FARMINGTON – U. S. Rep. Michael Michaud, D-Maine, got a rain-soaked look, eye-to-eye, with a herd of purebred Black Angus bulls Thursday, saw greenhouses lush with young tomato plants and walked through Franklin County’s only milk processing operation to meet the farmers and hear their concerns.
Access to affordable health care, budget cuts to critical county agricultural programs and local food projects that will be able to promote regional sustainability were the issues on farmers’ minds.
Michaud listened, chatted and offered to help where he could. He was invited to Franklin County by Alison Hagerstrom, director of Greater Franklin Development Corporation, and Tanya Swain, executive director of Western Mountains Alliance.
“I really felt he was interested. He picked up on things that we are doing to expand the self-sufficiency of the area and our philosophy of working toward self-sustainability and being a part of the community,” said L. Herbert “Bussie” York, owner of the 600-acre, diversified Sandy River Farm in Farmington.
“And he appreciated what we are trying to do,” said York, whose cows produce organic milk that his family recently started to process in their new dairy.
They sell their milk in eight area stores and plan to open a farm store in early June where they will sell produce, meats, baked goods and their own ice cream.
“We need to be working toward being as self-sufficient as possible in our local areas. Maine is not a big agricultural state but we do have local capability,” York said after Michaud left.
Michaud also visited the Marble Family Farm on Holley Road in Farmington. It specializes in organic vegetables, baked goods made with Maine wheat, and eggs. And he toured the commercial kitchen and barns at King & I Angus, the only U.S. Department of Agriculture-certified 100 percent Black Angus farm in the Northeast, according to owners Dennis and Sara Wilk.
The congressman also met with Deborah Chadbourne, the administrator of the online Western Maine Market where shoppers can order locally grown products and pick up their order at locations throughout Franklin County.
York told Michaud he was concerned about the cuts in the federal budget signed into law in April, saying they affect key agricultural and conservation programs that work with farmers in rural areas.
The U.S. Department of Agriculture’s Resource Conservation & Development program was eliminated, ending the councils that helped communities with projects in land conservation, land management, community development and water management.
The budget also reduced funding for the U.S. Department of Agriculture’s Natural Resource Conservation Service and the Farm Service Agency.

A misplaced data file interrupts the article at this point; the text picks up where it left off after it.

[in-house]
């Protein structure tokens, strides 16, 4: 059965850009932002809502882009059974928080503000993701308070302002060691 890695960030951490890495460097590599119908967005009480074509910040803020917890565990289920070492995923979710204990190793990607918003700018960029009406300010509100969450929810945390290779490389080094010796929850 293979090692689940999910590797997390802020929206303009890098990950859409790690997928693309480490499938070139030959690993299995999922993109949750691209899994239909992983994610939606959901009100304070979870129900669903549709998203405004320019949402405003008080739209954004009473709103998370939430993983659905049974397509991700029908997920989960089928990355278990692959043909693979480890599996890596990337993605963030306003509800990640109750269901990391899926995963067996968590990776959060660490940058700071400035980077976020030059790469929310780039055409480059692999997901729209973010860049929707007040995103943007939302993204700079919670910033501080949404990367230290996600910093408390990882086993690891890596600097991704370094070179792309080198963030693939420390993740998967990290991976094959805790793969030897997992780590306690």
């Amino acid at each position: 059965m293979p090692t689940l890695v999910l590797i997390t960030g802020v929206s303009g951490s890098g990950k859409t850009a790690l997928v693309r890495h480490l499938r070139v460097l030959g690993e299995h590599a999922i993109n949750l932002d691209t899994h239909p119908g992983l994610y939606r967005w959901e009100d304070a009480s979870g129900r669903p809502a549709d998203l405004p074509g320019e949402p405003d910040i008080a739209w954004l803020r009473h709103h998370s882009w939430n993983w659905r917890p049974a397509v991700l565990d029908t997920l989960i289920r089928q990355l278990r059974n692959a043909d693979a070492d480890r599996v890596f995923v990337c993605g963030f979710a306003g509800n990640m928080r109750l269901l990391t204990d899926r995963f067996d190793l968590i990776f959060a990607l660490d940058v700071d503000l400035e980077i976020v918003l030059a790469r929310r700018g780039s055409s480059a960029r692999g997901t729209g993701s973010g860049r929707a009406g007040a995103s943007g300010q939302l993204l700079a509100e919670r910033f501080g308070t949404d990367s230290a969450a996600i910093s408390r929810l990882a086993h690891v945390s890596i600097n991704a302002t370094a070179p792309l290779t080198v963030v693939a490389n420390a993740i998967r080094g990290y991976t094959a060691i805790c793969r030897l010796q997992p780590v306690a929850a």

“These programs have taken a big hit. The NRCS has been very active in our community and have been a very big help to farmers. That money is drying up and I am sorry to see that,” he told Michaud. “It is the only organization on the local level that really works with agriculture.”
“What it will mean on the local level is that there will be a lot less outreach to farmers,” he said.
Michaud was particularly concerned with a problem York is having with the U.S. Department of Agriculture over the color of the agency’s organic seal that is found on all products that are certified organic.
When the Yorks bought the used milk processing equipment from a Connecticut dairy last year to set up their operation in Farmington, they spent $10,000 on the used glass milk bottles.
The problem is the bottles all have the U.S. Department of Agriculture’s organic seal imprinted on the glass — in red. A year ago, the federal agency changed the official color of the organic label to black.
“If we use these bottles, there will be an $11,000 fine each time,” York said. “They told me I would just have to trash them and we can’t afford to do that.”
At the Marble Farm, Michaud toured the greenhouses and commercial kitchen operated by Andy Marble and his wife, Sarah, his father, Richard, and mother, Wes.
Andy Marble told Michaud that the family sells their products through farmer’s markets, through the online Western Maine Market, health food stores and to several school districts.
The family also offers CSAs, or a Community Supported Agriculture program, where people invest $300 and during the growing season can buy $330 worth of anything the farm sells.
With the local food movement, he said, “People want to know where the farms are, where their food is grown and the face behind the product.”
Richard Marble said the Farmington Grange is undertaking a significant project to develop a local food distribution center and a loading dock at the Grange Hall in West Farmington. The plan is moving ahead to build a commercial kitchen that would be available to the community and two, walk-in coolers where growers can store perishables prior to shipping.
“We are trying to revive agriculture in Franklin County and we are halfway done,” he told the congressman. “We want to be an outlet for food processors and an outlet to retailers.”
King & I Angus, which has 125 head of cattle and specializes in its genetically-pure breeding stock, has bulls in numerous herds in 13 states, owner Dennis Wilk said. They sell their 100 percent Black Angus beef and baked goods at farmer’s markets in Farmington and Brunswick, and through the online Western Maine Market.
Wilk said the big problem farmers face is finding affordable health care.
“This is huge. Last year, we spent $19,000 out of pocket on health care. All we are working for now is insurance and taxes,” he said.